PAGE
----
Q. My husband draws a government check in which they did not take out Social Security. Now he is working trying to get his quarters to draw Social Security. Is it worth the trouble of him working to draw as little as $100.00? From what I read he can draw Medicare off of me. I have more than enough quarters. And also why does he have to pay Social Security when he cannot draw it. Our CPA said that he is required by law to pay into Social Security. He is a private contractor and when we called Social Security they said it was up to him. We paid Social Security, but I do not think it is fair. Can he draw social Security off of me? He is older than I by 6 years. So what about Medicare for him?

A. Virtually all earnings in the U.S. are subject to Social Security FICA or SECA taxation. The limited exceptions include Federal, state or local government positions not covered by Social Security or employment with an international organization such as the World Bank or United Nations. Any Social Security Administration representative who told your husband it “was up to him” whether he paid Social Security contributions on his net private contractor earnings was in error and should be reported to the office manager or to a supervisor. For information on how those earnings should be reported, contact the Internal Revenue Service.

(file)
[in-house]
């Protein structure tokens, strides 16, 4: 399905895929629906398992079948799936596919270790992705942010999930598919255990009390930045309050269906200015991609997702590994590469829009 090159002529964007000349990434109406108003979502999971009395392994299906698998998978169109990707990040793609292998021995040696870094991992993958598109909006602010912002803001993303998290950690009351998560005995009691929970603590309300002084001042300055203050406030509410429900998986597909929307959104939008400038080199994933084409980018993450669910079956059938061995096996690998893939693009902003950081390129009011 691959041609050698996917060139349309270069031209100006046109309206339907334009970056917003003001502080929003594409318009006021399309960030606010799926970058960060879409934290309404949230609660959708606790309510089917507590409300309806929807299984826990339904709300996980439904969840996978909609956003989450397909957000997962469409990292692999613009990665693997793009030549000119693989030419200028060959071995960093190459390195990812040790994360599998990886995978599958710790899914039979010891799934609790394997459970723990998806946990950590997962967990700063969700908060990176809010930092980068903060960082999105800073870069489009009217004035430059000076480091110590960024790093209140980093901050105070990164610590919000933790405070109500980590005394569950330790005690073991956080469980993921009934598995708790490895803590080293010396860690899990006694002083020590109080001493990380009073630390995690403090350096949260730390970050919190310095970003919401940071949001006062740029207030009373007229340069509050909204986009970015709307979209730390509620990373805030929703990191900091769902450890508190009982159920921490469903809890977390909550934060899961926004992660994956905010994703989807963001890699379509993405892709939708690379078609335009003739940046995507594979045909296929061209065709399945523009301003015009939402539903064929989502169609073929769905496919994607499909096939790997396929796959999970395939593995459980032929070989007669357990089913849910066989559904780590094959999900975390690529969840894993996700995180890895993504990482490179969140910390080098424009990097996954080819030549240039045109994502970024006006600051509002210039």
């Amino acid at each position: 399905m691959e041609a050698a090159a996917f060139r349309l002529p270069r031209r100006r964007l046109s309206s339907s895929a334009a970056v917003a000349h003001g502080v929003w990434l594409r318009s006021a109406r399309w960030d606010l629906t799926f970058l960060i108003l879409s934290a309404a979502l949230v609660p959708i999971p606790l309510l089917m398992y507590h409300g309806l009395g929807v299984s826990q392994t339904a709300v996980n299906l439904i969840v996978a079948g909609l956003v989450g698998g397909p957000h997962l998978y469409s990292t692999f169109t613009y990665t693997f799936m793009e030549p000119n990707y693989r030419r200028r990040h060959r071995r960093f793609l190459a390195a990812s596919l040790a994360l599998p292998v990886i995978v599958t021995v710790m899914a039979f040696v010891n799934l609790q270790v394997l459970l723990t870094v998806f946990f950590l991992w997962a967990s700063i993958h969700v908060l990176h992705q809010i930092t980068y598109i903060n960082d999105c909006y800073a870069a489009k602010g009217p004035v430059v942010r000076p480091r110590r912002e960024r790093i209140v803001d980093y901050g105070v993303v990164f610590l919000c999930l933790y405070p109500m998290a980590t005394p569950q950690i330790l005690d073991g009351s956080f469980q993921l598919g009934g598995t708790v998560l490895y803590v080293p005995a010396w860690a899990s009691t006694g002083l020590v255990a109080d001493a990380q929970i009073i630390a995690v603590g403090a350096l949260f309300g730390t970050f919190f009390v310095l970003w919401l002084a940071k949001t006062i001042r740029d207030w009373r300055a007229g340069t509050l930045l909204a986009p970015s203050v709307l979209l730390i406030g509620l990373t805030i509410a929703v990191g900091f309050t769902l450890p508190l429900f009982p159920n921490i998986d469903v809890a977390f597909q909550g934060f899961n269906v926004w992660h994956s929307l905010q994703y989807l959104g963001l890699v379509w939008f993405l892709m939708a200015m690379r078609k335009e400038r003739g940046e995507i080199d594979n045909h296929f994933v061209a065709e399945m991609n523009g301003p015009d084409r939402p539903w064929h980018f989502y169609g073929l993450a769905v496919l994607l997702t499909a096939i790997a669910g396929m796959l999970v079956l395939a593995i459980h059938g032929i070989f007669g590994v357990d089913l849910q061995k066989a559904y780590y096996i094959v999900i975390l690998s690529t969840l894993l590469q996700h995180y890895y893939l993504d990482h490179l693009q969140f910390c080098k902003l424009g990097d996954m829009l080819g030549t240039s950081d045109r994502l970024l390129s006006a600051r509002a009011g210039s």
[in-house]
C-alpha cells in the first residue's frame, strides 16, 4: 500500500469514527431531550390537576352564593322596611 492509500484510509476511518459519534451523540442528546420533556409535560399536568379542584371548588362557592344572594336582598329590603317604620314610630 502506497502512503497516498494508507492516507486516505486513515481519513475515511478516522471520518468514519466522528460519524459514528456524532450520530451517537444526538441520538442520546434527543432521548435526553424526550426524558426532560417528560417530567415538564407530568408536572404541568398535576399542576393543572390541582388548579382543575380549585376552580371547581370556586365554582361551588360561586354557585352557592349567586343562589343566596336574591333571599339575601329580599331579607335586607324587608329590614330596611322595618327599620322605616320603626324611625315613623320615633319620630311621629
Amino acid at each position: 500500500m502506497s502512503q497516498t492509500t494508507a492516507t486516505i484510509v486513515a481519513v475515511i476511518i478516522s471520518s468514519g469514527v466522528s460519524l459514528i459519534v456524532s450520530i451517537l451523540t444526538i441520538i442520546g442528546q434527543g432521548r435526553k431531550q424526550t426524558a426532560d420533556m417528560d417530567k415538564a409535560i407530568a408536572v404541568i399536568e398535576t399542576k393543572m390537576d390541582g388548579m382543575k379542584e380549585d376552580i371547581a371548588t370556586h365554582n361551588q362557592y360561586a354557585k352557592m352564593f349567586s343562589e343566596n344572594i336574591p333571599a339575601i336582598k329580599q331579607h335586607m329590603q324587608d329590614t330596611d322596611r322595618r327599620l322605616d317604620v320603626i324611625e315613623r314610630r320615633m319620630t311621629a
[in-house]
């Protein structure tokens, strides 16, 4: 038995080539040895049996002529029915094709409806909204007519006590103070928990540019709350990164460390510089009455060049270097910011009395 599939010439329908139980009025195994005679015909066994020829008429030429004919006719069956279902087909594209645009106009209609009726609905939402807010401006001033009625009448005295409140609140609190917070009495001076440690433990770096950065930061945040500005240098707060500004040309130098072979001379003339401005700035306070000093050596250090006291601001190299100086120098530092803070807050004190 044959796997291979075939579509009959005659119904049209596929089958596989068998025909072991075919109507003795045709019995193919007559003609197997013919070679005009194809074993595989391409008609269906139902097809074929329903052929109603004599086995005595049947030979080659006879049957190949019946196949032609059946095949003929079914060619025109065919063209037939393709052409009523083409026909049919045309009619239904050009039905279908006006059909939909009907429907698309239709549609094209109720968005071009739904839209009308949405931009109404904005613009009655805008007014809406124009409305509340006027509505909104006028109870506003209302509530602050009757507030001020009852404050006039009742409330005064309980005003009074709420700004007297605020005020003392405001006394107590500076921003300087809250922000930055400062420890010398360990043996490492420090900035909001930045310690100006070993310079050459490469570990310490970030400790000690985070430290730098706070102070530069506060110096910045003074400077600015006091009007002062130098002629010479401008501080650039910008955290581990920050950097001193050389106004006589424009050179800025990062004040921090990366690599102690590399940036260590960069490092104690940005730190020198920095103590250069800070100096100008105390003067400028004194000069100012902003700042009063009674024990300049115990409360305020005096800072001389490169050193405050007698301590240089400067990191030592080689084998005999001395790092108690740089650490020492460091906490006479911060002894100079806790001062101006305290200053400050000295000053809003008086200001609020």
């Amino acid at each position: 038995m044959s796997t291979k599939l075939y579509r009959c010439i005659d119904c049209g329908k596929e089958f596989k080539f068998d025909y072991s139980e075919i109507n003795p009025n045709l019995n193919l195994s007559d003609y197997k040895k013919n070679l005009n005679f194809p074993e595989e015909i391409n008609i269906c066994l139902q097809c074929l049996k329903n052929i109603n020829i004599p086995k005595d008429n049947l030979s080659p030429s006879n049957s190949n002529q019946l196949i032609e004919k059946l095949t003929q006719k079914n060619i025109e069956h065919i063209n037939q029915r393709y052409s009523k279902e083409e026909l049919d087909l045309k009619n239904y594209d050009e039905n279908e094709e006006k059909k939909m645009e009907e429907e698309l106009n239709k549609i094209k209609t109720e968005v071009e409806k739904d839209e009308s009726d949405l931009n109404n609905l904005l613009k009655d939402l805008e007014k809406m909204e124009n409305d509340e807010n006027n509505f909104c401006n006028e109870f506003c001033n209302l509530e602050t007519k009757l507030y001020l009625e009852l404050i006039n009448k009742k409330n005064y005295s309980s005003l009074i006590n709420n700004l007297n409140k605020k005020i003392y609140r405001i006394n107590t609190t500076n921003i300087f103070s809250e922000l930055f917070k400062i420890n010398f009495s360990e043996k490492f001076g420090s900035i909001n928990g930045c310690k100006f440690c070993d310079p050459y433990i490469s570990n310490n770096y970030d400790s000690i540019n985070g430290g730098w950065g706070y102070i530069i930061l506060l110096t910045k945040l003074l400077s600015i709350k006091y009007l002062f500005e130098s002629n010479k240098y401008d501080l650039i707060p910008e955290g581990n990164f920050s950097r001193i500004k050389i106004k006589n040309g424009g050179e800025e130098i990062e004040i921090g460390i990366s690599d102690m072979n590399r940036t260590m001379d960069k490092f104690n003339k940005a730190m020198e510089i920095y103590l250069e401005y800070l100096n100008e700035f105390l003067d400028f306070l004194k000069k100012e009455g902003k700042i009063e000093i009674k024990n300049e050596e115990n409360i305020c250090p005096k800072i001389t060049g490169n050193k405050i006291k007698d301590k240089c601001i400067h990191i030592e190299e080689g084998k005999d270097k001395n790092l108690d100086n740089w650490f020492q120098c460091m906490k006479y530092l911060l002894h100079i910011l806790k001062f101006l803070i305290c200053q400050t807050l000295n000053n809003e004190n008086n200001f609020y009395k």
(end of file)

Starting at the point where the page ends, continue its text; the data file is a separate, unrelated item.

When you reach age 62, your husband will be eligible for premium-free Medicare Part A Hospital Insurance based on your earnings record. Since he is six years older than you that means he will be 68 before he is eligible for Medicare on your earnings record. Earning any additional credits he needs to be eligible for his own Social Security will entitle him to Medicare at age 65 or as soon thereafter as he gains the necessary 40 quarters. After he earns 30 quarters, he can purchase Part A for a reduced premium. Earlier eligibility for Medicare may be the most valuable result of gaining his own coverage.

Your husband will be eligible for Social Security at retirement age if he earns the necessary credits. The amount of his monthly benefit will depend on his average lifetime earnings in Social Security covered employment. Because he receives a non-Social Security retirement benefit, his right to a spouse benefit based on your Social Security earnings record will be limited by the Social Security Act’s Government Pension Offset provision. His own Social Security benefit will be calculated based on the Windfall Elimination Provision.

For a fuller explanation go to http://www.socialsecurity.gov/gpo-wep/ .